The Opinion Pages | Op-Ed Contributor
By NAOMI ORESKESOCT. 9, 2015
The Exxon Mobil Refinery in Torrance, Calif. Credit Jamie Rector/Bloomberg
CAMBRIDGE, MASS. — MILLIONS of Americans once wanted to smoke. Then they came to understand how deadly tobacco products were. Tragically, that understanding was long delayed because the tobacco industry worked for decades to hide the truth, promoting a message of scientific uncertainty instead.
The same thing has happened with climate change, as Inside Climate News, a nonprofit news organization, has been reporting in a series of articles based on internal documents from Exxon Mobil dating from the 1970s and interviews with former company scientists and employees.
Had Exxon been upfront at the time about the dangers of the greenhouse gases we were spewing into the atmosphere, we might have begun decades ago to develop a less carbon-intensive energy path to avert the worst impacts of a changing climate. Amazingly, politicians are still debating the reality of this threat, thanks in no small part to industry disinformation.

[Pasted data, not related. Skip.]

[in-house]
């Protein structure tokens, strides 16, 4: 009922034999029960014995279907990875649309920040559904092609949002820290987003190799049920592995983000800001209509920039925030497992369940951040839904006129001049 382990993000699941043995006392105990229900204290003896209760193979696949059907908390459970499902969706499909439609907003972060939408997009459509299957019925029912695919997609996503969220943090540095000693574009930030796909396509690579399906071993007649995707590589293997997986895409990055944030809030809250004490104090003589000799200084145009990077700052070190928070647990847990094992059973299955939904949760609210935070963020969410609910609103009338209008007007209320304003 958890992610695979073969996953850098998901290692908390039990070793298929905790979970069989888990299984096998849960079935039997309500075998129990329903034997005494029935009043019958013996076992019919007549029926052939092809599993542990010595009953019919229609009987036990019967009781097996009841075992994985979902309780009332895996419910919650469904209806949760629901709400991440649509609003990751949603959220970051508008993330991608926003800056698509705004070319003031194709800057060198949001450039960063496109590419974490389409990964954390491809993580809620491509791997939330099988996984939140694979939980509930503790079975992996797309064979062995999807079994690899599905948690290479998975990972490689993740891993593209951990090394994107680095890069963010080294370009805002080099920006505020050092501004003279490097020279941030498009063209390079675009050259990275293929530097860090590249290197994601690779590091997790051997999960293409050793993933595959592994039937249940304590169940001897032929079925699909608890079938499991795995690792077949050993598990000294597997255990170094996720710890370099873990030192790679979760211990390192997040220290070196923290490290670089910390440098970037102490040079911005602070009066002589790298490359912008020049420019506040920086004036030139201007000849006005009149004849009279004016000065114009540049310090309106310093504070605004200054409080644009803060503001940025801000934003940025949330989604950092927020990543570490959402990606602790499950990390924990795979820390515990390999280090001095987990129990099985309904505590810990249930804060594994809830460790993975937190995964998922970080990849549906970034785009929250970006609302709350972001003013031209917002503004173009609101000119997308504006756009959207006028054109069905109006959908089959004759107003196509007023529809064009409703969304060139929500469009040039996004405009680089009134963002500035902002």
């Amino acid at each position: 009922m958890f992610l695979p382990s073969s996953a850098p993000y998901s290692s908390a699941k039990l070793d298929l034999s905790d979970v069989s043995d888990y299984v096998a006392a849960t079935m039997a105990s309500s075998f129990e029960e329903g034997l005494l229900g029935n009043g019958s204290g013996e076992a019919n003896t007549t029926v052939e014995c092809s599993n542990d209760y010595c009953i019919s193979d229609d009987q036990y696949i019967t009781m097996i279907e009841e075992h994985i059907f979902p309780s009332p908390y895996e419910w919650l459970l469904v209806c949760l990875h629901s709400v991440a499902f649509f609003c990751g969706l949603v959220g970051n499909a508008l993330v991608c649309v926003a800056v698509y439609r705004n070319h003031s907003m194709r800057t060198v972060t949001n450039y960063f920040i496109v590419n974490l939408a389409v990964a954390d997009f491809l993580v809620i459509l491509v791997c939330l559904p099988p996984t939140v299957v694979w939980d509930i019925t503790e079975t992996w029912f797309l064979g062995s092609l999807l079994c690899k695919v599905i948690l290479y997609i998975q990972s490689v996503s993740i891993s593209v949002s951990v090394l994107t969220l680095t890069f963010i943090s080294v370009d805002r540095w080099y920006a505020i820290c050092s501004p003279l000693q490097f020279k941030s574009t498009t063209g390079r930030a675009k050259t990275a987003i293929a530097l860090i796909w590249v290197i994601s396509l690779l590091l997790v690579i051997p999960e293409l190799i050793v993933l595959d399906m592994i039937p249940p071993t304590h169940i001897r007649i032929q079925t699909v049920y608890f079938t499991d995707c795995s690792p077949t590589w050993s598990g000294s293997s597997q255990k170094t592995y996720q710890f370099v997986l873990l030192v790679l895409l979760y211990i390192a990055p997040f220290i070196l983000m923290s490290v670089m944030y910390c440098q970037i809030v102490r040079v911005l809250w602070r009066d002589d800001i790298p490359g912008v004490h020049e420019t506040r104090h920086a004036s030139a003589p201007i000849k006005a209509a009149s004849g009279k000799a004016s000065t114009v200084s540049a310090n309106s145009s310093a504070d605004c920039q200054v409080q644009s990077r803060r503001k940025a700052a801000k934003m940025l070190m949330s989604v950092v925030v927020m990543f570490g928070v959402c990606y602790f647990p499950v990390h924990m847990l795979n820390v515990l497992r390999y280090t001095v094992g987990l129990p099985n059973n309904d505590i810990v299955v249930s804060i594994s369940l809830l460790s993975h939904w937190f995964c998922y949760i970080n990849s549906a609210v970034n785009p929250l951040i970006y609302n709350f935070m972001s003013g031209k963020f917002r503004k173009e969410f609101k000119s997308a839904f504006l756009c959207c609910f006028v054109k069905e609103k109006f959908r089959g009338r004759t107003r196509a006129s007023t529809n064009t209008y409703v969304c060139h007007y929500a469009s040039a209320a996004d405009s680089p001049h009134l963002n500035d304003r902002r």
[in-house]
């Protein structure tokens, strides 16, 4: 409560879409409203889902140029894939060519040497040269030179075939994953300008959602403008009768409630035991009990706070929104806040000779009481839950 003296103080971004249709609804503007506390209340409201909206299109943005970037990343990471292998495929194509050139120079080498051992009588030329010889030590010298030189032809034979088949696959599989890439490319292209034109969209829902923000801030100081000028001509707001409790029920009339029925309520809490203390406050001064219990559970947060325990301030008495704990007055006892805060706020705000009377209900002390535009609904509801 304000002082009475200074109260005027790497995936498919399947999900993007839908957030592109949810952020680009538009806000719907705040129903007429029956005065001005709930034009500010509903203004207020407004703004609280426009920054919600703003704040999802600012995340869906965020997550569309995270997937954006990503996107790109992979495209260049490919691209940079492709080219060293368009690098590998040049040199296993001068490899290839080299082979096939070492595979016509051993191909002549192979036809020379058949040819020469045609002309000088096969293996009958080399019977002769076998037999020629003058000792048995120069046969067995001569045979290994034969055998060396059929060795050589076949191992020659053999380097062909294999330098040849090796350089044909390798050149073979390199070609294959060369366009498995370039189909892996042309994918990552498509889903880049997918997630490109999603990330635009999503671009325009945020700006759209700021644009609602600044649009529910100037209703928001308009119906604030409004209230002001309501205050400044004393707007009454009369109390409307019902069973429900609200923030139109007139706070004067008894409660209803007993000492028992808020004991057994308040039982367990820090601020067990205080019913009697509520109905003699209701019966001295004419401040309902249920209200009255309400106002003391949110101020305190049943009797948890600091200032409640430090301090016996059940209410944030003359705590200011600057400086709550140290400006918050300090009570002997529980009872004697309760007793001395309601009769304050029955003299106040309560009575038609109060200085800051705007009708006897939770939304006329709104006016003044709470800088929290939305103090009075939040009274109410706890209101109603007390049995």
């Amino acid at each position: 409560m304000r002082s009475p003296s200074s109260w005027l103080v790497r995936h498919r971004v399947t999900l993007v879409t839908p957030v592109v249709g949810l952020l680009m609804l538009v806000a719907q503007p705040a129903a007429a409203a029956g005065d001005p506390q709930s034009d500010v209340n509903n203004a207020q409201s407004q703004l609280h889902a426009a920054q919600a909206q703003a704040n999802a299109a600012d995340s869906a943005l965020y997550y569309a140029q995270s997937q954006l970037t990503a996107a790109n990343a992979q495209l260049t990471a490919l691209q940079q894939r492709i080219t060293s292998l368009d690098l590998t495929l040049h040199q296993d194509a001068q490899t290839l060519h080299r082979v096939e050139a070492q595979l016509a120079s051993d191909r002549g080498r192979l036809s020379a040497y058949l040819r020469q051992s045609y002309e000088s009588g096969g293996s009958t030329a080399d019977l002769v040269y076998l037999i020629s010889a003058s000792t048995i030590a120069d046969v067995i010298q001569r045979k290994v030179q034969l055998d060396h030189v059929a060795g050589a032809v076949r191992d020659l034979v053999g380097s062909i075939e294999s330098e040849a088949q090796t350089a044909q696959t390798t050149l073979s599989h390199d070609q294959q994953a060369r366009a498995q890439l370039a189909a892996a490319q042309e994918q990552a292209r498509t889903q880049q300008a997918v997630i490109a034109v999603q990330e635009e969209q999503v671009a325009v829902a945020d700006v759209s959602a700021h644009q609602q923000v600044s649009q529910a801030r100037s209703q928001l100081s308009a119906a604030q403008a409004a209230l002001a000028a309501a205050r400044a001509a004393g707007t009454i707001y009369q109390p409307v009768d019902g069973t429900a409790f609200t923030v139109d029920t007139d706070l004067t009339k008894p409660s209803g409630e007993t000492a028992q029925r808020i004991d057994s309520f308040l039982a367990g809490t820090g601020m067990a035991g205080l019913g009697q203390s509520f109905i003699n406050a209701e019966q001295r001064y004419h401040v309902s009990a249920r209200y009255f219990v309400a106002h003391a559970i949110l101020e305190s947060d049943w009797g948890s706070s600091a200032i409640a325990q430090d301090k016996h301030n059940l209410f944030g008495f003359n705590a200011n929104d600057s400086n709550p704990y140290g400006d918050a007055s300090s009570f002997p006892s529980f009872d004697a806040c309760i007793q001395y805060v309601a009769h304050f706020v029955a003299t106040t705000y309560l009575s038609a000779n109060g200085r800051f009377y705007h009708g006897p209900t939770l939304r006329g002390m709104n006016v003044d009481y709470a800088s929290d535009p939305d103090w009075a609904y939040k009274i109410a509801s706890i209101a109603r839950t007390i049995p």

Government and academic scientists alerted policy makers to the potential threat of human-driven climate change in the 1960s and ’70s, but at that time climate change was still a prediction. By the late 1980s it had become an observed fact. Read more.